External Authentication Injection – What is it?

It’s applying folder level authentication to abuse web applications or client browsers, how you introduce it is based on understanding how you can abuse it.

When this attack can be used?

Anywhere within an application that renders an external resource, this most commonly is fetched by the client but in some advanced web applications, it may be handled by a reverse proxy or a parser that fetches resources on behalf of the user (under the authority of the application).

Where might I fall victim?

If you’re an organisation using third-party resources, this would be a good attack position for an attacker to maximise opportunity, say your images or video’s where hosted elsewhere, an attacker controlling this location would impact all visitors, obviously if they took the CDN they might be more interested in manipulating the javascript hosted but that’s a different issue, under the same umbrella of third-party assurance and accountability.

you might also fall victim if you let customers/visitors reference external resources such as a comment function that allows you to ‘hotlink‘ images (or any resource).

and if you host an application that fetches untrusted resources and hasn’t explicitly blocked sending authentication outside of trusted zones.

Client-side examples:
Referencing an image for a header graphic or a profile picture, in-fact referencing anything from anywhere you can (useful for when applications have filetype whitelisting).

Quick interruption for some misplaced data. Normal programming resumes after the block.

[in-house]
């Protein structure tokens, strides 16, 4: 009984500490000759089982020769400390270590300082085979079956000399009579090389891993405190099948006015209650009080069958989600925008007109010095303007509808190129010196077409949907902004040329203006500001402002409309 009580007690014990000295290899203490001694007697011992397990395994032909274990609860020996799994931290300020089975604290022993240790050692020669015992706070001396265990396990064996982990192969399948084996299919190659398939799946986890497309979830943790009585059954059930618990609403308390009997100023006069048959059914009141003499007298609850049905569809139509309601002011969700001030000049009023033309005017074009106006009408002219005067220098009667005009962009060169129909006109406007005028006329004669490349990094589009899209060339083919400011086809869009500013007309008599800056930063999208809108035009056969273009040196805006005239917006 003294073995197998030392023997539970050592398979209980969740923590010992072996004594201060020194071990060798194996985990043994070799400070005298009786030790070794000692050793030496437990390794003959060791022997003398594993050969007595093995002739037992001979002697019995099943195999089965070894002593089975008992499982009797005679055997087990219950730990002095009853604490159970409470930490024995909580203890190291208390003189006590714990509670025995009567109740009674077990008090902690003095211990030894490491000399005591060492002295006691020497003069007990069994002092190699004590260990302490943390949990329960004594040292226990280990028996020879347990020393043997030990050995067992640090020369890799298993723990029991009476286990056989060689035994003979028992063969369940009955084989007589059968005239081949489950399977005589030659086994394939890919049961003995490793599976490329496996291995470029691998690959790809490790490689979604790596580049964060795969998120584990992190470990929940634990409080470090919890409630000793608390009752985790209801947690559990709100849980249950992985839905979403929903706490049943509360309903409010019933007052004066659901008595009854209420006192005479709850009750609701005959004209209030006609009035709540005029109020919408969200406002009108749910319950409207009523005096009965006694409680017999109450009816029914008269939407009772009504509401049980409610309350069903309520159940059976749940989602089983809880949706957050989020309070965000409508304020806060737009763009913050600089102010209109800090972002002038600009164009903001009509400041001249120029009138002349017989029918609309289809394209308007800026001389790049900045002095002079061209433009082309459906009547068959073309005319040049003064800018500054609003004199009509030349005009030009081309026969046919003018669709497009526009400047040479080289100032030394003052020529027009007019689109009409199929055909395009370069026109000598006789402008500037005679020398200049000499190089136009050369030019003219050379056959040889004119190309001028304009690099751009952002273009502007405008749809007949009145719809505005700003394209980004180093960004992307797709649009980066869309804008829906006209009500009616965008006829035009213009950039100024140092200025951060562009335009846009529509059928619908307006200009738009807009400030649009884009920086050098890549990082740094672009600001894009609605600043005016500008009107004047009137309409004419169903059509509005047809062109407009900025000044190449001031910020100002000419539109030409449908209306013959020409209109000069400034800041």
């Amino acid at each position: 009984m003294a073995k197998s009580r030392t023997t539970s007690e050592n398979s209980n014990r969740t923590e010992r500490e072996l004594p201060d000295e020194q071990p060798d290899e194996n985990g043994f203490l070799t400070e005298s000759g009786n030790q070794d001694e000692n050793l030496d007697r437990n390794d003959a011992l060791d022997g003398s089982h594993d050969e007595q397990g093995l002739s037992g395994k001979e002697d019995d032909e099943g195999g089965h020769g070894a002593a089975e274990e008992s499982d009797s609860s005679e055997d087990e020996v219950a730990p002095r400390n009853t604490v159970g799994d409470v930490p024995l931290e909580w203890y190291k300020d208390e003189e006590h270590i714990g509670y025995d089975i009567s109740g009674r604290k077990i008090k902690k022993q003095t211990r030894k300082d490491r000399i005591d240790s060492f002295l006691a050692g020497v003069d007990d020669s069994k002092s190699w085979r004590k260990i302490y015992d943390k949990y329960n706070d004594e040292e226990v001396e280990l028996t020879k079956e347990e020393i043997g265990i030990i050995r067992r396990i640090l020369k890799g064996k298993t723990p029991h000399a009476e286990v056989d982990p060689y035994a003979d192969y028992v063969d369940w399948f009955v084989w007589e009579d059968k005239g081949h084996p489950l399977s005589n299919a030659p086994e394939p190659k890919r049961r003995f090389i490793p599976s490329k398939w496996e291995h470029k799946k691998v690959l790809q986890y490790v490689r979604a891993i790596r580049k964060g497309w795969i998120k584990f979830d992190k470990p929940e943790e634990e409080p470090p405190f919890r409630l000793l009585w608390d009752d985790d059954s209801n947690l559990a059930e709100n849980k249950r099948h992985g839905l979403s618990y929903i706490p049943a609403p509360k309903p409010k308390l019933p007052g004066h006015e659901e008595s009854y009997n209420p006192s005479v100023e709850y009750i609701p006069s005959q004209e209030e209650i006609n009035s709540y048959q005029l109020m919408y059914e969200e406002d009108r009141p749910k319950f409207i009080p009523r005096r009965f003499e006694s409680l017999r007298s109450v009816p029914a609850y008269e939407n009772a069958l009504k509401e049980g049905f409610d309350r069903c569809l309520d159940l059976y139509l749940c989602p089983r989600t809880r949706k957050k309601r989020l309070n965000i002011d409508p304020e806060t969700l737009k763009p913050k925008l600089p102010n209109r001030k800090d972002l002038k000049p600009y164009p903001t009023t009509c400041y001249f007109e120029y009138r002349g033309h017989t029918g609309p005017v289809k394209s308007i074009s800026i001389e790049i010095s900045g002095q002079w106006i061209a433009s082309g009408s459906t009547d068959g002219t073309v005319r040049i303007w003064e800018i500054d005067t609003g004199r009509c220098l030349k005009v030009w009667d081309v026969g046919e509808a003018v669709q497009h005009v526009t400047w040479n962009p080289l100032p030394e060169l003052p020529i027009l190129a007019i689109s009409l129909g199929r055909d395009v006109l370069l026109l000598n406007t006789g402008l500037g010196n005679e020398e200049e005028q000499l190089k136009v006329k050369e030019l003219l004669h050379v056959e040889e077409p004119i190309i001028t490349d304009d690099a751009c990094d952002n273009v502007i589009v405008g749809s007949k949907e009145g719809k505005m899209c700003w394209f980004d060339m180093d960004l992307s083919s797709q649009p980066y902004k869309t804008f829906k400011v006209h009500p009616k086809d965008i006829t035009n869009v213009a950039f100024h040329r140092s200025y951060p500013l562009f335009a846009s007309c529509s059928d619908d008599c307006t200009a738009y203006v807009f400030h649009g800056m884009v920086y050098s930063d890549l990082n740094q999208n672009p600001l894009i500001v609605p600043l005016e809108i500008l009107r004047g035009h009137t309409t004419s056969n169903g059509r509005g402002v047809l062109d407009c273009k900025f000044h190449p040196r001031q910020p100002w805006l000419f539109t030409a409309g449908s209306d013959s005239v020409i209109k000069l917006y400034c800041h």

Server-side examples:
Fetching resources on behalf of the client/users command perhaps before presenting to the user (or not)

Any functionality that calls an external resource using the applications account/permissions

Client Examples:
Auth Injection Client https://www.youtube.com/watch?v=57tmGl3wLzw

Auth Injection XP (old) https://www.youtube.com/watch?v=3gkeQfCNmjo

Server Examples:
Auth Injection Godaddy https://www.youtube.com/watch?v=8cZC35MI6D4

Auth Injection ASAFA Web https://www.youtube.com/watch?v=YvCYDtVY__8

Note for Pentesters:
When on a web application assessment if you find XXE,SSRF …in fact any ‘External HTTP (or SMB?) Interaction in your application it’s always worth pointing your ‘external’ to an authentication challenge, you’ll be surprised how many applications respect ‘off domain’ or untrusted zones when asked for credentials. much pwn.

Tools to assist:
SpiderLabs Responder (NTLM & Basic Auth capability + more https://github.com/SpiderLabs/Responder

Metasploit Basic Auth https://github.com/rapid7/metasploit-framework/blob/master/modules/auxiliary/server/capture/http_basic.rb

Metasploit HTTP NTLM Auth https://github.com/rapid7/metasploit-framework/blob/master/modules/auxiliary/server/capture/http_ntlm.rb

The Skinny;
It’s more rewarding if the server hands over its credentials… but the client side injection could be useful for phishing where there is no ability to use javascript, altho your target would have to be pretty …bad at the internet.


Additionally, you could be less intrusive and use image canaries, this wouldn’t yield credentials but would give insight to activity, better for tracking and triggering honeypots – I’ll write more about canaries later.